To be a child means the chance to go to school. What happens when your school is in the middle of a 11km 2 minefield?
A long time ago, before the war, Muhamalai was a bustling place, with a daily market and a large church that drew visitors from far and wide. The Muhamalai Mixed School was first opened in 1958 and prior to the conflict had many young students.
A decade of disruption led to hundreds of people in the nearby villages of Intherapuram and Ampalavali being displaced. School desks sat empty as numbers dwindled. Even after the ceasefire in 2009, locals could not return to the land because it remained so heavily mined. However, thanks to clearance work by The HALO Trust, what was once no-man’s land is being brought back to life.
Today, tucked away behind mango trees, you will find a brand new bright orange primary school. Known as ‘Sector B’, this tract of land, measuring just one third of a km2 was contaminated by 5,304 anti-personnel mines, 220 anti-tank mines and 871 pieces of unexploded ordnance. In 2015, HALO was able to clear the area, allowing the school to be rebuilt, coconut plantations to grow and a church to be constructed.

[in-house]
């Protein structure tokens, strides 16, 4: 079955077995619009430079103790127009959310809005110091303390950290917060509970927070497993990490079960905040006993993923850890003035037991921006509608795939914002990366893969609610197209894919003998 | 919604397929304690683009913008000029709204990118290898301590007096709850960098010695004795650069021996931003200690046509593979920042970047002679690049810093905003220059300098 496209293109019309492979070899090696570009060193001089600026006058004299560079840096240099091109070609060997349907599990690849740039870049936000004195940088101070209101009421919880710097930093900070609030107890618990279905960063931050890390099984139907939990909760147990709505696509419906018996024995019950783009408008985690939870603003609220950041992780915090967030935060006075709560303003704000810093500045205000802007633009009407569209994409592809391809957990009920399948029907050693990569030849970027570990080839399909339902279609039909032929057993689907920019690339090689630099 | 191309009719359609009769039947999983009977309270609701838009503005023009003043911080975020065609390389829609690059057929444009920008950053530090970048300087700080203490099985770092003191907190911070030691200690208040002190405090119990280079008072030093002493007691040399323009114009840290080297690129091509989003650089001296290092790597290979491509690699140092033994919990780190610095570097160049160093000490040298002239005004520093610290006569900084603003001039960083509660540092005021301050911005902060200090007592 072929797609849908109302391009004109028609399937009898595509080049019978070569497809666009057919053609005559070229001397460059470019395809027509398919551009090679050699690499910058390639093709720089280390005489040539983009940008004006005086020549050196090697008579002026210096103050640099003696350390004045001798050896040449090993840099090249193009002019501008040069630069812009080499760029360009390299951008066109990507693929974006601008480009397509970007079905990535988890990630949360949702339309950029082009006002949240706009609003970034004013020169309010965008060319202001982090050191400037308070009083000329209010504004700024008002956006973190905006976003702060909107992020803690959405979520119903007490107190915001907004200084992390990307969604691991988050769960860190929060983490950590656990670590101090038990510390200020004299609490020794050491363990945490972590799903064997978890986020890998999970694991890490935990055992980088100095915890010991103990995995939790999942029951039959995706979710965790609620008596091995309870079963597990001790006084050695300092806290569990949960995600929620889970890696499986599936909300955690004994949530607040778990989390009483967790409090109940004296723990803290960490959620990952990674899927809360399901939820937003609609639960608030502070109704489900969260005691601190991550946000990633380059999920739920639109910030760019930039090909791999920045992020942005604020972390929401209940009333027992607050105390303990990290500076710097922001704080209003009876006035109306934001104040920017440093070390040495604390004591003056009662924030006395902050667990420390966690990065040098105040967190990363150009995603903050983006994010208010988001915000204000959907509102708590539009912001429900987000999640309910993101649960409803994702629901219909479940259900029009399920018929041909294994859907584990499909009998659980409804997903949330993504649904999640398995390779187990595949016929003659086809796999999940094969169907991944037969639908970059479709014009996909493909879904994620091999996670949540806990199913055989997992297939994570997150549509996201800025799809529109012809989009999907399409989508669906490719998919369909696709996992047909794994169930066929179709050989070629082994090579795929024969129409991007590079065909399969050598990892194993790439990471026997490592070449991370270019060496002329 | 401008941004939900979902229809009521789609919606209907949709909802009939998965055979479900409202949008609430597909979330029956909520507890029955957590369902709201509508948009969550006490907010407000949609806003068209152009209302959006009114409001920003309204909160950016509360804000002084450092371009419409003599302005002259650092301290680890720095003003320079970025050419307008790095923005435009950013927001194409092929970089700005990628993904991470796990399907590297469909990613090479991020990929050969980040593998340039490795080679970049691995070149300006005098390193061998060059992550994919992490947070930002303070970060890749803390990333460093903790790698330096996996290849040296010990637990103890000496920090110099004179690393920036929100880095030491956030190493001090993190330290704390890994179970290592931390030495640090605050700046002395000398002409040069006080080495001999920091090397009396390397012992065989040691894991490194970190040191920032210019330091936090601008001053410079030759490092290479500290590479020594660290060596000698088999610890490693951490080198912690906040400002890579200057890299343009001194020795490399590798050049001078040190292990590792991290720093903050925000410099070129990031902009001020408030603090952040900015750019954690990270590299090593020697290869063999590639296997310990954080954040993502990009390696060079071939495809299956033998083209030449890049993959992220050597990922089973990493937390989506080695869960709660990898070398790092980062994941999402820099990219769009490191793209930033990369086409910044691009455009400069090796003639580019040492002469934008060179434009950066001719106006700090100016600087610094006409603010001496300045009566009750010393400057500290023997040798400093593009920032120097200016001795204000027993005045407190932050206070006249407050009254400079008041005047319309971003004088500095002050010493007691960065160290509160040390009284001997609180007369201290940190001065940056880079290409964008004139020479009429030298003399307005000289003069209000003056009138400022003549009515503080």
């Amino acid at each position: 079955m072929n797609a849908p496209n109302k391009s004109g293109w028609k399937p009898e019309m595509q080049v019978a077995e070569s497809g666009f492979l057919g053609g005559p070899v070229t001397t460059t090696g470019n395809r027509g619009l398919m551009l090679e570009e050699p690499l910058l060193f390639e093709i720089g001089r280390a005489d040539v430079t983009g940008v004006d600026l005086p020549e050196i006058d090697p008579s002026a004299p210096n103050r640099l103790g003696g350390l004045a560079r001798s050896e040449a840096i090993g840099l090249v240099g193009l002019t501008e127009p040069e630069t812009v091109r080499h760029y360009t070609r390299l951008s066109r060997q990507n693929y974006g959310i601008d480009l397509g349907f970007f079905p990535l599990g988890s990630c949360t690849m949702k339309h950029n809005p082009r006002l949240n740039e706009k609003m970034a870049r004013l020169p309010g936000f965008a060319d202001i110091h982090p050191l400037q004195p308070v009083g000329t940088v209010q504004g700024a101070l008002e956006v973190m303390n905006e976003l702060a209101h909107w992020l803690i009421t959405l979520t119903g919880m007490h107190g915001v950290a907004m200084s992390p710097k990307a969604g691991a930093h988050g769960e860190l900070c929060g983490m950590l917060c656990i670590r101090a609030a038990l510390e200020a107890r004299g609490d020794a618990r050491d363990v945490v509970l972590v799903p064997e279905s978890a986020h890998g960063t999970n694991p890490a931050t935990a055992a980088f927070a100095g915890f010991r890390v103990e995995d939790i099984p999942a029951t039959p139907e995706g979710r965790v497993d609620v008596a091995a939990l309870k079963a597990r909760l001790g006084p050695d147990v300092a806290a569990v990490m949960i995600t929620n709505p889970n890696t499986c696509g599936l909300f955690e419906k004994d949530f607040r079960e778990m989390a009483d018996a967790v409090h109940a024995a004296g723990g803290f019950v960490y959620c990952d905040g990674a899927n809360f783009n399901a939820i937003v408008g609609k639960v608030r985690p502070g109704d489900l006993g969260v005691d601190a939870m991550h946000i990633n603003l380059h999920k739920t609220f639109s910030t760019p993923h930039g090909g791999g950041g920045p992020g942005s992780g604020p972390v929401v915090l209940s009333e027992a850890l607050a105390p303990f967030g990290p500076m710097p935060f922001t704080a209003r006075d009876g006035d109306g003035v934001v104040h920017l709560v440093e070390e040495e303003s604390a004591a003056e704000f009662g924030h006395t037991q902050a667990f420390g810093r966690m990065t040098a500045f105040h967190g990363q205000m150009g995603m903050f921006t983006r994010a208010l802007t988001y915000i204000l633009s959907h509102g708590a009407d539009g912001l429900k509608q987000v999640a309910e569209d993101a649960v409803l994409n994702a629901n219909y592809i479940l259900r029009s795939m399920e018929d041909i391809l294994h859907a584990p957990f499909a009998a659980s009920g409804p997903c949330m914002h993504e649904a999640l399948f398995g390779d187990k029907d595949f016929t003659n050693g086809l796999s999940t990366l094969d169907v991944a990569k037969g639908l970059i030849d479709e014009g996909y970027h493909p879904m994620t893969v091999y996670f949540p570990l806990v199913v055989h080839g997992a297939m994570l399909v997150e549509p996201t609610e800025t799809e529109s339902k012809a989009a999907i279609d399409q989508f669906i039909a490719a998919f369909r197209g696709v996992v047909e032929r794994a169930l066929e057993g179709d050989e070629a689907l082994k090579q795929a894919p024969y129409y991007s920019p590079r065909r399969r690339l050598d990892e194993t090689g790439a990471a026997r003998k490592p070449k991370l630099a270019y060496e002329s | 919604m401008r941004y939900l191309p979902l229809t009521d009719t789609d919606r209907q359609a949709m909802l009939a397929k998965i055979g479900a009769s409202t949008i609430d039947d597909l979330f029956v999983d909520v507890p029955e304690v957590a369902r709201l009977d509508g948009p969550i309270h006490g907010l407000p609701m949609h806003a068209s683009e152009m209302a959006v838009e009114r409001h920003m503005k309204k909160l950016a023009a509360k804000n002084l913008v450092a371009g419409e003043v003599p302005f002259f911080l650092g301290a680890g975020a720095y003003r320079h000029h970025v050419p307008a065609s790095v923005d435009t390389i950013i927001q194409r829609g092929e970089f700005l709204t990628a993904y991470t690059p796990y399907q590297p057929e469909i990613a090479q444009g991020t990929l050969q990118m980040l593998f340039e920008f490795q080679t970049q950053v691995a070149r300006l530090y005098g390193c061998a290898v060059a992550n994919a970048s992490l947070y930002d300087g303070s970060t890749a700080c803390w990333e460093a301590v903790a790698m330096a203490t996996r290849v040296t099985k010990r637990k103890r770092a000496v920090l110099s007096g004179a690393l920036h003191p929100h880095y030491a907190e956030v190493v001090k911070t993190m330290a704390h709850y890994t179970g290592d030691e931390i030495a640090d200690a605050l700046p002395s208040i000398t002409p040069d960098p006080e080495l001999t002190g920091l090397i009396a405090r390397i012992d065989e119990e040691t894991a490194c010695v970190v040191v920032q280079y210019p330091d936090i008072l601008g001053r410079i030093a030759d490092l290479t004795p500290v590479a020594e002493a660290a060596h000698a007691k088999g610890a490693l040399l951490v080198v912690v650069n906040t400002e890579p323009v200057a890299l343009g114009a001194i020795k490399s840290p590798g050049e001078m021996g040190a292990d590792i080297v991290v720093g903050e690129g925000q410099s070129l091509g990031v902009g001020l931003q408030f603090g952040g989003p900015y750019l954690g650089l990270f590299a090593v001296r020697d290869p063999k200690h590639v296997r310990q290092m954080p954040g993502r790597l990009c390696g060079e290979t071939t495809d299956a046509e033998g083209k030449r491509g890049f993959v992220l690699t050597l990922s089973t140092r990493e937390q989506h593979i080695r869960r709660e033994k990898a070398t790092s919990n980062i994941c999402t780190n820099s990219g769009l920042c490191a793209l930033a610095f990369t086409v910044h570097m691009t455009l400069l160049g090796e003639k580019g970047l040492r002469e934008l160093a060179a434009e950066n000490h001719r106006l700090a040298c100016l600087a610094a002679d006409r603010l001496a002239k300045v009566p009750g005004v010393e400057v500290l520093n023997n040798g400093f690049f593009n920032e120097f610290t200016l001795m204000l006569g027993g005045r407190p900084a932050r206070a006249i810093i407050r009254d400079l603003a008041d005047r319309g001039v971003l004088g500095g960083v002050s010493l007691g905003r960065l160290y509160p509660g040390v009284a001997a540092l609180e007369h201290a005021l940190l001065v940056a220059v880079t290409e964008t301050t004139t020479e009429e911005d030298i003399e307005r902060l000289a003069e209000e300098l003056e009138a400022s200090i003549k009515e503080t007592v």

Recovery takes time but, thanks to generous donors, HALO is gradually able to release more areas of Muhamalai for resettlement. Currently the school has 23 students, with three of these from newly returned families. The school’s principal, Mahalingasivam Piratheepan, estimates that once more land is made safe numbers will rise to over 200 children. For those who have already been able to return to education, the joy of learning is evident, with word competitions the favourite lesson of the day!